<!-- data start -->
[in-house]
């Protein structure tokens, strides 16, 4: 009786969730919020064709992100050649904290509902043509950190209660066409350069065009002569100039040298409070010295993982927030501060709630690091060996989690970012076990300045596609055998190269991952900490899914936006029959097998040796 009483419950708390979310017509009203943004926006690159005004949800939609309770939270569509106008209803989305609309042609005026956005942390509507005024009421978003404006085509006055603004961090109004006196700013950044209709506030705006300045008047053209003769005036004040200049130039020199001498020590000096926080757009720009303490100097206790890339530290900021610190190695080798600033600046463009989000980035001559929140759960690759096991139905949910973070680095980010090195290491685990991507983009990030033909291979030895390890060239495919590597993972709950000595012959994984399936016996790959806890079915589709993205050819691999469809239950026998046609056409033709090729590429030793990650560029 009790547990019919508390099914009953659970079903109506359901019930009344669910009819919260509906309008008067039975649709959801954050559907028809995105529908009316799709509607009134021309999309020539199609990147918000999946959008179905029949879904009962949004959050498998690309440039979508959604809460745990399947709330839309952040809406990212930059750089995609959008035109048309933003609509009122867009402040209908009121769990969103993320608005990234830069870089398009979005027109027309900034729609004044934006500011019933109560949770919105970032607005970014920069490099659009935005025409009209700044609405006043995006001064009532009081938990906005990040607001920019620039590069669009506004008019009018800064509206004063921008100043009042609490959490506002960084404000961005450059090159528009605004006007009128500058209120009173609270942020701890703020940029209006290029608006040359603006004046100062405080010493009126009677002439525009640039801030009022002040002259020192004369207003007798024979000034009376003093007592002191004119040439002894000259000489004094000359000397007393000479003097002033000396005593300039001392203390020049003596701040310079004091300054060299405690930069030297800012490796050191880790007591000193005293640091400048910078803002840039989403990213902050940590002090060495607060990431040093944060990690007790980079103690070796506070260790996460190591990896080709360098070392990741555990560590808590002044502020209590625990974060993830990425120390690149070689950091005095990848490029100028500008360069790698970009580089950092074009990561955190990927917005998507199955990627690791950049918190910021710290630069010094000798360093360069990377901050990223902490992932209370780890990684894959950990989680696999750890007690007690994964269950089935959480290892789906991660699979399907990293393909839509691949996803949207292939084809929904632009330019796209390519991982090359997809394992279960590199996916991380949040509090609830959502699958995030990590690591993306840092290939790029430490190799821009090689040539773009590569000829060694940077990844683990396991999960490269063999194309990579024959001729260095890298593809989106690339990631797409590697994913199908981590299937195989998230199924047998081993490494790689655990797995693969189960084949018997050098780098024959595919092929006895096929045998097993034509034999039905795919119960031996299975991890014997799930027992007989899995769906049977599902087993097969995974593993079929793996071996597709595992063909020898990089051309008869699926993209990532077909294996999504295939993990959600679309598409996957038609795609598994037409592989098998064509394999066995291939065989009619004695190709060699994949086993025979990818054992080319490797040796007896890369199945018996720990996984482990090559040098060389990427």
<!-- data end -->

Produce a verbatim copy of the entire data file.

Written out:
[in-house]
């Protein structure tokens, strides 16, 4: 009786969730919020064709992100050649904290509902043509950190209660066409350069065009002569100039040298409070010295993982927030501060709630690091060996989690970012076990300045596609055998190269991952900490899914936006029959097998040796 009483419950708390979310017509009203943004926006690159005004949800939609309770939270569509106008209803989305609309042609005026956005942390509507005024009421978003404006085509006055603004961090109004006196700013950044209709506030705006300045008047053209003769005036004040200049130039020199001498020590000096926080757009720009303490100097206790890339530290900021610190190695080798600033600046463009989000980035001559929140759960690759096991139905949910973070680095980010090195290491685990991507983009990030033909291979030895390890060239495919590597993972709950000595012959994984399936016996790959806890079915589709993205050819691999469809239950026998046609056409033709090729590429030793990650560029 009790547990019919508390099914009953659970079903109506359901019930009344669910009819919260509906309008008067039975649709959801954050559907028809995105529908009316799709509607009134021309999309020539199609990147918000999946959008179905029949879904009962949004959050498998690309440039979508959604809460745990399947709330839309952040809406990212930059750089995609959008035109048309933003609509009122867009402040209908009121769990969103993320608005990234830069870089398009979005027109027309900034729609004044934006500011019933109560949770919105970032607005970014920069490099659009935005025409009209700044609405006043995006001064009532009081938990906005990040607001920019620039590069669009506004008019009018800064509206004063921008100043009042609490959490506002960084404000961005450059090159528009605004006007009128500058209120009173609270942020701890703020940029209006290029608006040359603006004046100062405080010493009126009677002439525009640039801030009022002040002259020192004369207003007798024979000034009376003093007592002191004119040439002894000259000489004094000359000397007393000479003097002033000396005593300039001392203390020049003596701040310079004091300054060299405690930069030297800012490796050191880790007591000193005293640091400048910078803002840039989403990213902050940590002090060495607060990431040093944060990690007790980079103690070796506070260790996460190591990896080709360098070392990741555990560590808590002044502020209590625990974060993830990425120390690149070689950091005095990848490029100028500008360069790698970009580089950092074009990561955190990927917005998507199955990627690791950049918190910021710290630069010094000798360093360069990377901050990223902490992932209370780890990684894959950990989680696999750890007690007690994964269950089935959480290892789906991660699979399907990293393909839509691949996803949207292939084809929904632009330019796209390519991982090359997809394992279960590199996916991380949040509090609830959502699958995030990590690591993306840092290939790029430490190799821009090689040539773009590569000829060694940077990844683990396991999960490269063999194309990579024959001729260095890298593809989106690339990631797409590697994913199908981590299937195989998230199924047998081993490494790689655990797995693969189960084949018997050098780098024959595919092929006895096929045998097993034509034999039905795919119960031996299975991890014997799930027992007989899995769906049977599902087993097969995974593993079929793996071996597709595992063909020898990089051309008869699926993209990532077909294996999504295939993990959600679309598409996957038609795609598994037409592989098998064509394999066995291939065989009619004695190709060699994949086993025979990818054992080319490797040796007896890369199945018996720990996984482990090559040098060389990427």